Danish Olympic Committee Improves Athletic Programs

Having people in a workshop where we’re just putting things on a screen and having a lot of discussions, a lot of wows and hows—that’s pretty good. We love it.

Tableau: How do you use Tableau at the Danish Olympic Committee?
Peter Gottlieb, Project Manager: We just started using business intelligence a year ago. We had a lot of reporting and “gatekeepers,” but now we’re focused on bringing business intelligence in to the athletic consultants, so they can easily get access to data. This was very difficult early on.
Athletic consultants work with about 61 different federations for volleyball, basketball—you name it. We have seven consultants working directly with the foundations, and the federations need it working with us.

Tableau: So how many people in all do you have using Tableau?
Peter: We have 26 Tableau Desktop users. I think we’re going to change to Tableau Server. We have to spread out the data to all the federations. We’re working on cube data, so we have some problems right now with spreading our data. We have to think about how we do it.

Tableau: How has your use of Tableau grown over the year that you’ve had it?
Peter: We started with a small group of around eight people working on and testing it. Now it’s exploding through the federations. We have 70 staff members, so 26 is actually a lot. We don’t use it in the financial department, which could be a place to focus on. But, the main goal from the beginning has been to sustain the work between the consultants and the federations.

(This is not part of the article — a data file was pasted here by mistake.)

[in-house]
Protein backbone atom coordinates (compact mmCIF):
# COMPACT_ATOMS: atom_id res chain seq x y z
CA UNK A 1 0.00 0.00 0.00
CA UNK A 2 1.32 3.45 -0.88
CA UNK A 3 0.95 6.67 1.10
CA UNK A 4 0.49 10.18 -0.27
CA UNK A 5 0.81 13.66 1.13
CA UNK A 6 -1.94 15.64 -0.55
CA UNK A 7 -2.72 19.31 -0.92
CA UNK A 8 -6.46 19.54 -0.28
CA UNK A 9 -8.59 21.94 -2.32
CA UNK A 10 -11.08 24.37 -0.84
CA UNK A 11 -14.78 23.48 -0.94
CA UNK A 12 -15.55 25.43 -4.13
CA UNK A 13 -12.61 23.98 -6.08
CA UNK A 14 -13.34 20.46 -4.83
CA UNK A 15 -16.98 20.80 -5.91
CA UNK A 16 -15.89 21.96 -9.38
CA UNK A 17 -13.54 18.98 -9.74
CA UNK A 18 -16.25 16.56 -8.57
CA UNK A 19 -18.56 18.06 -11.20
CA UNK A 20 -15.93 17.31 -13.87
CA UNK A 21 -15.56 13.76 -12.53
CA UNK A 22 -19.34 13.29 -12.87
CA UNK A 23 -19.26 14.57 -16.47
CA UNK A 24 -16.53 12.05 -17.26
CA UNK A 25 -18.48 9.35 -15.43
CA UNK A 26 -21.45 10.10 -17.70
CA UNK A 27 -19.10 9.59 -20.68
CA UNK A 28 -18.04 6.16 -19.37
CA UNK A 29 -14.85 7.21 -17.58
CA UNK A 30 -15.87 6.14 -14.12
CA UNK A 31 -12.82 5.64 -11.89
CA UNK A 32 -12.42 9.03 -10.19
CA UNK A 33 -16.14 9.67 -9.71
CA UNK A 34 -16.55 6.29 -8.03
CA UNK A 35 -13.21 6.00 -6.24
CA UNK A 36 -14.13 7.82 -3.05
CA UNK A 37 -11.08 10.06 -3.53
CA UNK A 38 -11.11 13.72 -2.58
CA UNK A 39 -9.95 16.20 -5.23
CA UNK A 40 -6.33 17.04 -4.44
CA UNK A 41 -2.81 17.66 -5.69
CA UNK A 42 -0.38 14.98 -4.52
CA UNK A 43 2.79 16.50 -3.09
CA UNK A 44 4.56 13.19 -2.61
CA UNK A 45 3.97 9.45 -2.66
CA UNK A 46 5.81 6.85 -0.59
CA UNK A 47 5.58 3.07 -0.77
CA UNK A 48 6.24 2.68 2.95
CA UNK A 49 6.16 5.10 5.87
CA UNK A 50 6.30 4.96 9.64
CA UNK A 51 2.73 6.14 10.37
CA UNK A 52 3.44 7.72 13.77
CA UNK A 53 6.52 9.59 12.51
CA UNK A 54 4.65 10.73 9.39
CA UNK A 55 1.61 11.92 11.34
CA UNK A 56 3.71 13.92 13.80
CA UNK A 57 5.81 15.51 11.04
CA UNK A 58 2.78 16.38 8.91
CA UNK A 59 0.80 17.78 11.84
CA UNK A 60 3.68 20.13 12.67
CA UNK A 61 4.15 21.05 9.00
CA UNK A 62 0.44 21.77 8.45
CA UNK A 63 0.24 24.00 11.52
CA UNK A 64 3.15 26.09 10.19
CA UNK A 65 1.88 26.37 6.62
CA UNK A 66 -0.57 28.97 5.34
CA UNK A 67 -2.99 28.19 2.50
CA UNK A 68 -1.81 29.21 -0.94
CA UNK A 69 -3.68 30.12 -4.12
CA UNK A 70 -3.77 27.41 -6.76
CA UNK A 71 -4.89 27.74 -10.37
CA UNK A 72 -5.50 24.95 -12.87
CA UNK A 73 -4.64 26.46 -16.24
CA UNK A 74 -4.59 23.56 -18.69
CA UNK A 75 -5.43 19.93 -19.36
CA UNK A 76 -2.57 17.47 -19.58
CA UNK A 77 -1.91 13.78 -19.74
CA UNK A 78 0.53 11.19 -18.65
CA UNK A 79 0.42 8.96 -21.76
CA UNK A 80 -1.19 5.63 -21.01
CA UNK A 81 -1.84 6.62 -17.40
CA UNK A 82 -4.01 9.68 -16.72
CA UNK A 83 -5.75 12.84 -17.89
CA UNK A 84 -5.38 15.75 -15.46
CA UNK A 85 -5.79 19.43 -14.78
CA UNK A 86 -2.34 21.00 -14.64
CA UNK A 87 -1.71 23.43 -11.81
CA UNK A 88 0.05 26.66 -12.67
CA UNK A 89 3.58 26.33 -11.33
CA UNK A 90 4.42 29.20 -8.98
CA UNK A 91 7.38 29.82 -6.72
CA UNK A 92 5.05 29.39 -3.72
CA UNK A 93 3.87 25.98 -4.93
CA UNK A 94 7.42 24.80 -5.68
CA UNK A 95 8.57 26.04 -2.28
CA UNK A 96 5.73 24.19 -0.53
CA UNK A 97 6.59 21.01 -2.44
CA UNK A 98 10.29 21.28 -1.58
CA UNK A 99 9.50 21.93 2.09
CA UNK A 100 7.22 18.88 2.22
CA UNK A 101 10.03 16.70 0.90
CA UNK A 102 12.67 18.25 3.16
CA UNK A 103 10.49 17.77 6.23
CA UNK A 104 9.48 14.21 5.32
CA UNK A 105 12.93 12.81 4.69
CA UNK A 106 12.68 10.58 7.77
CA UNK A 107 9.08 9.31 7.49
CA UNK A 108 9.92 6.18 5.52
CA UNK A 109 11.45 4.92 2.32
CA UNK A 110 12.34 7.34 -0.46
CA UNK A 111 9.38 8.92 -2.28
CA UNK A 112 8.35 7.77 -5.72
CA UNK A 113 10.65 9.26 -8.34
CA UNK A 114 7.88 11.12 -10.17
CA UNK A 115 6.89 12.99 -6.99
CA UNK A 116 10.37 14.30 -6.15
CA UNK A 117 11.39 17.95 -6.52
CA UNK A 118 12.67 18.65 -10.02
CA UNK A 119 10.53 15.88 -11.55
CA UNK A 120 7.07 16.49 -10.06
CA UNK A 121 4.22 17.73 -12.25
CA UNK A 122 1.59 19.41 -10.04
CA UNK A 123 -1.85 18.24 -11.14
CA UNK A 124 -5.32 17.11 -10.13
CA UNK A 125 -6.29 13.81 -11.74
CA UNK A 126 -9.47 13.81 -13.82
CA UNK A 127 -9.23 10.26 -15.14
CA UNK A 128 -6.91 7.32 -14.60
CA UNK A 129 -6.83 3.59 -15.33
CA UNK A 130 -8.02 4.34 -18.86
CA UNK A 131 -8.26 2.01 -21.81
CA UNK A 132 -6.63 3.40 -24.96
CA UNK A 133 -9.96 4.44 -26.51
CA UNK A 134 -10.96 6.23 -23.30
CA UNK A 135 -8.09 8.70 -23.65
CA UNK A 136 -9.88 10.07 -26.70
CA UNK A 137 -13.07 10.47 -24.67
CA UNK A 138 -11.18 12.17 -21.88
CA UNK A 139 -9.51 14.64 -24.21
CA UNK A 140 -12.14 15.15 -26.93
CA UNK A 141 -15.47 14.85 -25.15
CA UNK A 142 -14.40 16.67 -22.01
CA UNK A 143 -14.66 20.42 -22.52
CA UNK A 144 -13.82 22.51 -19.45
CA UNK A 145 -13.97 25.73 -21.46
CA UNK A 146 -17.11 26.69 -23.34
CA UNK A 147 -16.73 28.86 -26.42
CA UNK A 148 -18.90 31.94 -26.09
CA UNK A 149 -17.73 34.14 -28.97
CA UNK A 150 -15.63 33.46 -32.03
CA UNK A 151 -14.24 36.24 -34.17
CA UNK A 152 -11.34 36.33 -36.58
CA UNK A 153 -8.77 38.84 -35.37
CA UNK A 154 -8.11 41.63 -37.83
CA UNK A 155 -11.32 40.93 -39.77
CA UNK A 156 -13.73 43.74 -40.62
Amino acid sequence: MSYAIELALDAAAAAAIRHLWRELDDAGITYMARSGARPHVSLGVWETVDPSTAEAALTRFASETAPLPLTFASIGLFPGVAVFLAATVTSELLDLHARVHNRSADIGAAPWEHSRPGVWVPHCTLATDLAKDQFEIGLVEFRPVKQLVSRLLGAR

Tableau: What kind of data are these users looking at, and what kinds of decisions to they need to make with that data?
Peter: Mostly it’s basic data like membership in the federations, club memberships, how many members do we have in all the organizations. We have like 1.7 million out of 5 million people in Denmark, so it’s a lot of human beings. We’re looking at what kind of sports do they do and where they’re located in Denmark. So, they might say maybe you should focus on this area to improve membership in the hockey foundation.
We also have a lot of activity data, which is how many courses, how many games, how many of whatever they do. And we have data on coaches that are supporting the top athletes in Denmark. How many of those get the medals? Do they have any strategic staff? How do they work to reach the highest levels of the sport?

Tableau: So basically you’re trying to help develop athletes within Denmark.
Peter: Yes, but it focuses on athletic consultants. We have to help the federations reach their goals, and we have to improve on our own work, but we want to do it based on facts. Not just what we thought and what we think.
We’re working on gaining knowledge about the organizations and federations. How do they work? How many staff members? How many employees? We’re bringing in a lot of information through questionnaires that the federations have to answer. We’ll get that information into Tableau and see what that brings. The rest of it is what we call CRN data, like how many hours do we spend on each federation? What do we do and how many times?

Tableau: Have you had any “aha” moments with Tableau? Discoveries you might not have made otherwise?